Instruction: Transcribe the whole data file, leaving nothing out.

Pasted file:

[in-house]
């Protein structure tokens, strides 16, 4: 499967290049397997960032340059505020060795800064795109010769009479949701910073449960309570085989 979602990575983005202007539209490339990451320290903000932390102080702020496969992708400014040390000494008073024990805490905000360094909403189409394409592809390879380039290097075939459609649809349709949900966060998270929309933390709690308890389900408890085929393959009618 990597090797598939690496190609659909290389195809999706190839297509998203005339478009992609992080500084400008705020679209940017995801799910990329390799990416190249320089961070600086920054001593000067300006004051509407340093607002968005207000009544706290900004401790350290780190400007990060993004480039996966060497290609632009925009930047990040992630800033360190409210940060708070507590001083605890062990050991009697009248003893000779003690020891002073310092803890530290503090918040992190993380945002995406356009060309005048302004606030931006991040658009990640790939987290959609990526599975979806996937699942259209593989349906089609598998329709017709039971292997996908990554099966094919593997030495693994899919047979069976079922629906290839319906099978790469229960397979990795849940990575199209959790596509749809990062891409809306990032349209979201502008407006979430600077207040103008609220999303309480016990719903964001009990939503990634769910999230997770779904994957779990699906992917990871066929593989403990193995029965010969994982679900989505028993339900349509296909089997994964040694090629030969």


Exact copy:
[in-house]
């Protein structure tokens, strides 16, 4: 499967290049397997960032340059505020060795800064795109010769009479949701910073449960309570085989 979602990575983005202007539209490339990451320290903000932390102080702020496969992708400014040390000494008073024990805490905000360094909403189409394409592809390879380039290097075939459609649809349709949900966060998270929309933390709690308890389900408890085929393959009618 990597090797598939690496190609659909290389195809999706190839297509998203005339478009992609992080500084400008705020679209940017995801799910990329390799990416190249320089961070600086920054001593000067300006004051509407340093607002968005207000009544706290900004401790350290780190400007990060993004480039996966060497290609632009925009930047990040992630800033360190409210940060708070507590001083605890062990050991009697009248003893000779003690020891002073310092803890530290503090918040992190993380945002995406356009060309005048302004606030931006991040658009990640790939987290959609990526599975979806996937699942259209593989349906089609598998329709017709039971292997996908990554099966094919593997030495693994899919047979069976079922629906290839319906099978790469229960397979990795849940990575199209959790596509749809990062891409809306990032349209979201502008407006979430600077207040103008609220999303309480016990719903964001009990939503990634769910999230997770779904994957779990699906992917990871066929593989403990193995029965010969994982679900989505028993339900349509296909089997994964040694090629030969």